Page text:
Pawlenty's Broadening Palette
Gov. Tim Pawlenty returned yesterday from a three-day trip to Germany where he attended the Munich Conference on Security Policy, the latest evidence that the Minnesota Republican is working to broaden his policy palette in advance of a potential run for president in 2012.
Pawlenty was invited to the conference, which was also attended by Vice President Biden among many, many other international dignitaries, by Sen. John McCain -- a close personal friend and the GOP's presidential nominee in 2008.
The stated reason for the trip was so that Pawlenty could gain information and context on the situation facing Minnesotans being sent to Iraq. "The governor feels it's helpful to have a deep understanding of security issues," a spokesman told the Star-Tribune.
The trip to Germany comes less than two months after Pawlenty traveled to Israel for a week -- the stated purpose of which was to explore trade opportunities for Minnesota businesses.
While the Fix always takes politicians at their word (ahem), there's an obvious side benefit for Pawlenty to these foreign trips and the relationships he builds with world leaders.
Such trips allow Pawlenty, who is widely seen as a potential presidential candidate in 2012, to shore up his one obvious weakness (and the weakness of any governor running for national office): lack of foreign policy experience and know-how.
One Pawlenty ally chalks up the trips in part to the governor's "curious mind" and "world-is-flat mindset," but insisted that while the trip does have ancillary 2012 benefits, the governor's job as Minnesota's commander in chief is the principal driver.
Regardless, Pawlenty's aggressive foreign travel has the effect of filling out an already-impressive résumé.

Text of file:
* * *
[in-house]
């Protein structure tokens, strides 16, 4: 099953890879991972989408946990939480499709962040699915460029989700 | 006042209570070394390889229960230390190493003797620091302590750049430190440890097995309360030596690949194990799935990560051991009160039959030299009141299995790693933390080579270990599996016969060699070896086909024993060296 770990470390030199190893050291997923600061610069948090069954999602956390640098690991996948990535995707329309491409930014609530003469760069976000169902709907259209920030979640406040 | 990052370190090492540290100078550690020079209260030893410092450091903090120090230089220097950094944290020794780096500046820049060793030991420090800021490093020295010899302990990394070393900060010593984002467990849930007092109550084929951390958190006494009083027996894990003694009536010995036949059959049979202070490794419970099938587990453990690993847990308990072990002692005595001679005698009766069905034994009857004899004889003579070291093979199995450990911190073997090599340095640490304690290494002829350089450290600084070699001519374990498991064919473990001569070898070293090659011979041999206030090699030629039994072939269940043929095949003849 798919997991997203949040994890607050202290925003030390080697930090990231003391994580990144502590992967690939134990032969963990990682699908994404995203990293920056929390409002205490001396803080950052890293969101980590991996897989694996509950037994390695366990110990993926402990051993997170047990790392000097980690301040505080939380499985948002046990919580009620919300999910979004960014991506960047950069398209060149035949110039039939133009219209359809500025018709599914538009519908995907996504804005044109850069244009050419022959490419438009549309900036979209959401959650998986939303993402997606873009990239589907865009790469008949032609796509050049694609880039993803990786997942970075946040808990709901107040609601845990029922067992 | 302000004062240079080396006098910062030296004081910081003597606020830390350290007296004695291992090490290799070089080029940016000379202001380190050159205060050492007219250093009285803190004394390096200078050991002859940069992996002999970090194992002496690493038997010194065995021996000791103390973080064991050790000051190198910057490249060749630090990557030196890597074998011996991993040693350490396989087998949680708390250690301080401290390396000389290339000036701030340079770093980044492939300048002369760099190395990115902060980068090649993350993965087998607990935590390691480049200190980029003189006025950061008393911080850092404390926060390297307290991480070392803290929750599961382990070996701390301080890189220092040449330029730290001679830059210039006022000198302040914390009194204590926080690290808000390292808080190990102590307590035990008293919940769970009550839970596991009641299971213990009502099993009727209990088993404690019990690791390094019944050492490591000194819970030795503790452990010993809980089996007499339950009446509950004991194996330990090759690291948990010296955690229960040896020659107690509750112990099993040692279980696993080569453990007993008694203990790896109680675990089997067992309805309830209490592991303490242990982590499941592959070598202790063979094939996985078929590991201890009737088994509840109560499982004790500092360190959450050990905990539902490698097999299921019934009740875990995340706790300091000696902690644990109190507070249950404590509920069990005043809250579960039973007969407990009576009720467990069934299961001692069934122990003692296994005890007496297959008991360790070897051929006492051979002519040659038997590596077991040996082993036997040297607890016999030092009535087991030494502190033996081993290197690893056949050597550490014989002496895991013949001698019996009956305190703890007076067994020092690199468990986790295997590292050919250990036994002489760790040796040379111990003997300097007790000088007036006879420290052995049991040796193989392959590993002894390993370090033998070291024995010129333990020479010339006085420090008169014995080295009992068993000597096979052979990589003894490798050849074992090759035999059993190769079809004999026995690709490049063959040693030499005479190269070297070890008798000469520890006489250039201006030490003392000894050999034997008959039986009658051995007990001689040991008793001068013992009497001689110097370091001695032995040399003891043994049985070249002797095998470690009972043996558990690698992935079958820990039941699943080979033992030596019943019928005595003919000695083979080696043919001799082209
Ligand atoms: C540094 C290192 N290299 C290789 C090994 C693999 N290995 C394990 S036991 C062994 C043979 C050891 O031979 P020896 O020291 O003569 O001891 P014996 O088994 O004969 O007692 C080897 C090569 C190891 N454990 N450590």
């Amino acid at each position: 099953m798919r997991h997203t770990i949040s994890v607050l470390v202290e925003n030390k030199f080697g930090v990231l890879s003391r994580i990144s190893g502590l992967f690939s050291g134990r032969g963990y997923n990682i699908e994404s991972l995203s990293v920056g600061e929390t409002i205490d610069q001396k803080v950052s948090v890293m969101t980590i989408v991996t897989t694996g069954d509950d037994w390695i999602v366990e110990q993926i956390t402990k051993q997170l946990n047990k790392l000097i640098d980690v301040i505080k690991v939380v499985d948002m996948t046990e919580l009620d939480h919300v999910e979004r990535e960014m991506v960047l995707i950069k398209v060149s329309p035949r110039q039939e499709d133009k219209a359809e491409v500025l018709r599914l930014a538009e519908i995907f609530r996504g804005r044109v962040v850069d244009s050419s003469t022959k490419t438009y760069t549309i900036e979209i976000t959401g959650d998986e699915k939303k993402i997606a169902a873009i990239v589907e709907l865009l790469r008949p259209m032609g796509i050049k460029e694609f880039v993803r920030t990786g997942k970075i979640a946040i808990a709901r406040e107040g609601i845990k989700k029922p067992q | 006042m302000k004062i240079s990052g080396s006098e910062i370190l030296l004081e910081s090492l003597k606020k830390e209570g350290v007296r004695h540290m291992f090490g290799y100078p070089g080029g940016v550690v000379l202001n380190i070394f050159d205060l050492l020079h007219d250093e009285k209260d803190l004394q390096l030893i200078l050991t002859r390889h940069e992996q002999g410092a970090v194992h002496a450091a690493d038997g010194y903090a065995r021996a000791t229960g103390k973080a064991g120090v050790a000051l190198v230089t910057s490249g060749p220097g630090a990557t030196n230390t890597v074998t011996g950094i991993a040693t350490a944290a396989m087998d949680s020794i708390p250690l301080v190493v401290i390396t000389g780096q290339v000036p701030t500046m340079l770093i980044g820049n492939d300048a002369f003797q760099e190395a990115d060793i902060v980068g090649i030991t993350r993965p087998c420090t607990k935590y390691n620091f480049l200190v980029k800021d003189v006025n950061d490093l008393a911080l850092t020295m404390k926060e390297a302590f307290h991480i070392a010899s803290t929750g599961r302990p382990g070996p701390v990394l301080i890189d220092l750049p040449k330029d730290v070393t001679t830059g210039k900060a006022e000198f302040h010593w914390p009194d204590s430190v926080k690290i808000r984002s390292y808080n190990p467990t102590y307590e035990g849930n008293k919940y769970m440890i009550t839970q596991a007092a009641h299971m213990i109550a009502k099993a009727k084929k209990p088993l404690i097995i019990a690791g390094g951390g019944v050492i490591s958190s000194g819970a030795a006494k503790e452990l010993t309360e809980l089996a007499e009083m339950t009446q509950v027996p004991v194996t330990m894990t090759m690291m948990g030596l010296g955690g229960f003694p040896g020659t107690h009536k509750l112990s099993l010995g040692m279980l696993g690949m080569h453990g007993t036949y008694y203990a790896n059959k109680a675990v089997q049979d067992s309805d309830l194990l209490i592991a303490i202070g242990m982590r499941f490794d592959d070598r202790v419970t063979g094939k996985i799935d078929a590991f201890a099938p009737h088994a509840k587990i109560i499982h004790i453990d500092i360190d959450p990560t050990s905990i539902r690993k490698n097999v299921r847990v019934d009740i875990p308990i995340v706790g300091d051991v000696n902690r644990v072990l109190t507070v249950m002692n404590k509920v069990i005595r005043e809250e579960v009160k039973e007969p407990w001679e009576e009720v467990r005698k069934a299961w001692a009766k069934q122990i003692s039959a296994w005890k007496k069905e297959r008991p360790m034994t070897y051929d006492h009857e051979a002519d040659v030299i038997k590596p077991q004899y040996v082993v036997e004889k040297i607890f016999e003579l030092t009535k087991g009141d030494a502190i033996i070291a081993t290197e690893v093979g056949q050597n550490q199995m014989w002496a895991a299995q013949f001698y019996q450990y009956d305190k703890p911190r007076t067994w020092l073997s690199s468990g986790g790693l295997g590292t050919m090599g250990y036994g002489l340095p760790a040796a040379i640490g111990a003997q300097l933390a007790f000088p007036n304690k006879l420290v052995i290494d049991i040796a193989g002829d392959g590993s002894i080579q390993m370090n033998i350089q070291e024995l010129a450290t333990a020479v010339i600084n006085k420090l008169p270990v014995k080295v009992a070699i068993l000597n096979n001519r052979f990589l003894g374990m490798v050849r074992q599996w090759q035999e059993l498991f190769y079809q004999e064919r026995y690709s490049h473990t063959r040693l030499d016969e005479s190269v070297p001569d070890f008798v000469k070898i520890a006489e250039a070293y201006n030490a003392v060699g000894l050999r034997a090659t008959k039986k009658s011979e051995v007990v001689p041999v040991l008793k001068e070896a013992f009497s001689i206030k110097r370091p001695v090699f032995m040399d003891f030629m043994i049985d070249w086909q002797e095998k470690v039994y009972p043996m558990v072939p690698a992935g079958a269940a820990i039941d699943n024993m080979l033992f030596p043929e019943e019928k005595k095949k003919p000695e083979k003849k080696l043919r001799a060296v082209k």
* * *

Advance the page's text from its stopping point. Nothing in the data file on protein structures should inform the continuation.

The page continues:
National Republicans point to Pawlenty's 2009 state of the state speech in which he outlines halving the business tax and increasing education funding while tightening government services elsewhere as a blueprint for GOP messaging on the struggling economy nationwide over the coming years, and view his populist appeal to critical Midwestern voters -- having been elected to two terms in Minnesota -- as an attractive package heading into 2012.
A survey of nearly 60 public opinion polls taken from 2003 to 2009 and aggregated by Smart Politics, the blog of the Hubert H. Humphrey Institute of Public Affairs, shows a remarkable steadiness in T-Paw's appeal to voters.
Pawlenty's average job approval rating over the last year was 54 percent while his disapproval rating was 42 percent. Those numbers are remarkably consistent over the past four years; "through good times and bad, Republicans continue to love him, independents still like him and enough Democrats don't hate him to insure he will be a strong favorite to win again," write the folks at Smart Politics.
In the near term, Pawlenty must decide whether to run for a third term in 2010. His advisers paint him as genuinely undecided but for a man with obvious national ambitions, Pawlenty has to weigh whether the benefits of being a sitting office holder are greater than the possibility that he might come up short at the ballot box next fall.
No matter what he decides, Pawlenty's actions over the past few months have shown a savvy in regards his own political future that should warm the hearts of his allies who would like to see him run for president in 2012.
February 10, 2009; 11:03 AM ET
Categories: Eye on 2012
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